Apple’s local incentive deals were controversial, as critics argued that the technology giant didn’t need additional millions in incentives from taxpayer dollars.

However, Apple’s presence in Austin benefits the regional economy, said Brian Kelsey, principal of Civic Analytics, an Austin-based economic development firm.

“Given the company’s performance over the last few years, Apple shouldn’t have any trouble meeting their obligations under the tax incentive agreement with the city, so, from that perspective, it’s probably a ‘good’ deal,” he said. “Assuming the city’s cost-benefit analysis is reasonably accurate, Austin’s tax base is better off today with Apple’s larger presence here than it otherwise would have been.”

Incentives, he said, are the price cities pay for economic development projects on the scale of Apple. Kelsey called them a “calculated gamble.”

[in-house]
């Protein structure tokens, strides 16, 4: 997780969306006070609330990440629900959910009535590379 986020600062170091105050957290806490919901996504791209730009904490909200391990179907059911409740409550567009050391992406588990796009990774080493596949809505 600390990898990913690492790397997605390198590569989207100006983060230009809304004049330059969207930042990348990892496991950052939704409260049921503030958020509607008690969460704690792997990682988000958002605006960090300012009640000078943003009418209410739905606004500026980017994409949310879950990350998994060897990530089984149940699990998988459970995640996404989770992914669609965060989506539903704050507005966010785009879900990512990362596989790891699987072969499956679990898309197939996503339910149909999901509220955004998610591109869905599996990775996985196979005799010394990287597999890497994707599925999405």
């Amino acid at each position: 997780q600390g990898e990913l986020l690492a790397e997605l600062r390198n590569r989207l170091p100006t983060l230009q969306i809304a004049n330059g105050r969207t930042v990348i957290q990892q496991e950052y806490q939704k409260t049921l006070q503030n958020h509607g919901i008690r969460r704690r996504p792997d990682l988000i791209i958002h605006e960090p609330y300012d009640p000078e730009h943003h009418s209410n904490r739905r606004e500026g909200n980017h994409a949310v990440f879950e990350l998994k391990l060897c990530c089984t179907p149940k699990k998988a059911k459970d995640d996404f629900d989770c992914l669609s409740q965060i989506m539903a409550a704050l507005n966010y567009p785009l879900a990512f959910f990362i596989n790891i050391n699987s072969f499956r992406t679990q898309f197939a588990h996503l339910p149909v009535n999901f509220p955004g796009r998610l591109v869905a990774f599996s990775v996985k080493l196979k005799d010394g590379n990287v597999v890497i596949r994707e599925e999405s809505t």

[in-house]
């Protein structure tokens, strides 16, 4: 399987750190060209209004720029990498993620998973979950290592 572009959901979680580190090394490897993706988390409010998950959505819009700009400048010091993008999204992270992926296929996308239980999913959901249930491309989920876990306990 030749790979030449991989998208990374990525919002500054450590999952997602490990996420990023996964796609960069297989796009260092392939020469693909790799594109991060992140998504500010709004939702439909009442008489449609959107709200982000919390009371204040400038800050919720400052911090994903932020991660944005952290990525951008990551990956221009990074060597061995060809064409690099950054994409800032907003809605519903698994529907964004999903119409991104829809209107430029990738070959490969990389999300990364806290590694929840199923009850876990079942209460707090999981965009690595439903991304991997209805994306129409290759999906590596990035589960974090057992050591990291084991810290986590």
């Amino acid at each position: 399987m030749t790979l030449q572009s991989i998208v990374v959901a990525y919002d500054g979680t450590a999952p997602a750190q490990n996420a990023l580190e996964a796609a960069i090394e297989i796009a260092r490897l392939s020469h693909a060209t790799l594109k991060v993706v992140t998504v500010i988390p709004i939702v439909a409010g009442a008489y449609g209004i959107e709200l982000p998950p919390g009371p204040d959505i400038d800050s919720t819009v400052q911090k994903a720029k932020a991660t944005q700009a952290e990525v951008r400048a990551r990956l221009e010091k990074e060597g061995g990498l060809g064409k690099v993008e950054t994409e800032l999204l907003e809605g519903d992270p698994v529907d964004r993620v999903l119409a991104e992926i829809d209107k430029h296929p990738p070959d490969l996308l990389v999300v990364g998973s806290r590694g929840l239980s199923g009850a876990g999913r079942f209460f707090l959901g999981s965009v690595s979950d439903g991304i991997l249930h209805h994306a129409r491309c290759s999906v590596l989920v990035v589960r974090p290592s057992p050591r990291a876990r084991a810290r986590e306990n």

“Of course, you’re never likely to know what would have happened if the city of Austin refused to offer tax incentives,” Kelsey said. “Personally, I think economic development would be much improved if we didn’t have to give up revenue in the form of tax abatement that would go to fund schools, and especially perhaps career and technical education that would go a long way toward training future workers for tech firms.”

Others said that Apple’s presence will help further bolster Austin’s credentials as a tech hub.

“The Apple brand has the ability to attract other companies to Austin as well, because they trust that Apple has done their due diligence and chose Austin,” Moorhead said.

Jon Roberts, principal of Austin economic development firm TIP Strategies, said Apple’s presence helps create an ecosystem of innovative tech companies, which helps retain talent.

“We shouldn’t be playing this game,” said Roberts, referring to incentives. “But, given the fact that we are, are we using them in right way? And I’d say we’re using them as well as anyone is using them.”

Additional material from the Associated Press.